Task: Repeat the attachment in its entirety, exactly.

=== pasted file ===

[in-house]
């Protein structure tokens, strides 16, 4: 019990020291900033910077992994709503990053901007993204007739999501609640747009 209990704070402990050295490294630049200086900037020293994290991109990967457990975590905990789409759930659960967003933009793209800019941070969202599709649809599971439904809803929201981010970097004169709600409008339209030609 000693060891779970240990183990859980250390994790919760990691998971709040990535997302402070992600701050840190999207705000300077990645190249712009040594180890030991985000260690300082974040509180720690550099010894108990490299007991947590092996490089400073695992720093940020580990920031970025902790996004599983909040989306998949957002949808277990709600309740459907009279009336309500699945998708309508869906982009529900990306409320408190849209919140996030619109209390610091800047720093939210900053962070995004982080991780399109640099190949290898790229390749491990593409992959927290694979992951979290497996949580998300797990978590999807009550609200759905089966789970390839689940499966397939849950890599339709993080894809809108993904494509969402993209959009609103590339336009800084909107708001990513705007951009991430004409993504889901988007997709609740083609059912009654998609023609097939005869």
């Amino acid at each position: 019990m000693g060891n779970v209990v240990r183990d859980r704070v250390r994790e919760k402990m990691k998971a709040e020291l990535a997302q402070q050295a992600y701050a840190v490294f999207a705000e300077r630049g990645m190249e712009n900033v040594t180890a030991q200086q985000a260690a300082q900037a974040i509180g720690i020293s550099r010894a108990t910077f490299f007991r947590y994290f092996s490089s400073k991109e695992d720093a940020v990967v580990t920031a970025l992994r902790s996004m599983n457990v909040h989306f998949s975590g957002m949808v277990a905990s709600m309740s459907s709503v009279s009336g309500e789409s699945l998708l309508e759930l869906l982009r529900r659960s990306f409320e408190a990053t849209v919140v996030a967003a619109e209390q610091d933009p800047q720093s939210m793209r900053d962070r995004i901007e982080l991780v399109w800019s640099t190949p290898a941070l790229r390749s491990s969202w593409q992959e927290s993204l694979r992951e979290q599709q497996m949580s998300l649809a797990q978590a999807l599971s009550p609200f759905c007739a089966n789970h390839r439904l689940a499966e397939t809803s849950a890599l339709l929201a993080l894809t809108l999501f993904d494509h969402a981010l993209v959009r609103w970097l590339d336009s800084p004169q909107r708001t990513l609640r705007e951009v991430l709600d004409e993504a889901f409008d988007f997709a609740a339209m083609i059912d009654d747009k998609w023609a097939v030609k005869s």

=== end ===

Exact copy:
[in-house]
């Protein structure tokens, strides 16, 4: 019990020291900033910077992994709503990053901007993204007739999501609640747009 209990704070402990050295490294630049200086900037020293994290991109990967457990975590905990789409759930659960967003933009793209800019941070969202599709649809599971439904809803929201981010970097004169709600409008339209030609 000693060891779970240990183990859980250390994790919760990691998971709040990535997302402070992600701050840190999207705000300077990645190249712009040594180890030991985000260690300082974040509180720690550099010894108990490299007991947590092996490089400073695992720093940020580990920031970025902790996004599983909040989306998949957002949808277990709600309740459907009279009336309500699945998708309508869906982009529900990306409320408190849209919140996030619109209390610091800047720093939210900053962070995004982080991780399109640099190949290898790229390749491990593409992959927290694979992951979290497996949580998300797990978590999807009550609200759905089966789970390839689940499966397939849950890599339709993080894809809108993904494509969402993209959009609103590339336009800084909107708001990513705007951009991430004409993504889901988007997709609740083609059912009654998609023609097939005869």
């Amino acid at each position: 019990m000693g060891n779970v209990v240990r183990d859980r704070v250390r994790e919760k402990m990691k998971a709040e020291l990535a997302q402070q050295a992600y701050a840190v490294f999207a705000e300077r630049g990645m190249e712009n900033v040594t180890a030991q200086q985000a260690a300082q900037a974040i509180g720690i020293s550099r010894a108990t910077f490299f007991r947590y994290f092996s490089s400073k991109e695992d720093a940020v990967v580990t920031a970025l992994r902790s996004m599983n457990v909040h989306f998949s975590g957002m949808v277990a905990s709600m309740s459907s709503v009279s009336g309500e789409s699945l998708l309508e759930l869906l982009r529900r659960s990306f409320e408190a990053t849209v919140v996030a967003a619109e209390q610091d933009p800047q720093s939210m793209r900053d962070r995004i901007e982080l991780v399109w800019s640099t190949p290898a941070l790229r390749s491990s969202w593409q992959e927290s993204l694979r992951e979290q599709q497996m949580s998300l649809a797990q978590a999807l599971s009550p609200f759905c007739a089966n789970h390839r439904l689940a499966e397939t809803s849950a890599l339709l929201a993080l894809t809108l999501f993904d494509h969402a981010l993209v959009r609103w970097l590339d336009s800084p004169q909107r708001t990513l609640r705007e951009v991430l709600d004409e993504a889901f409008d988007f997709a609740a339209m083609i059912d009654d747009k998609w023609a097939v030609k005869s």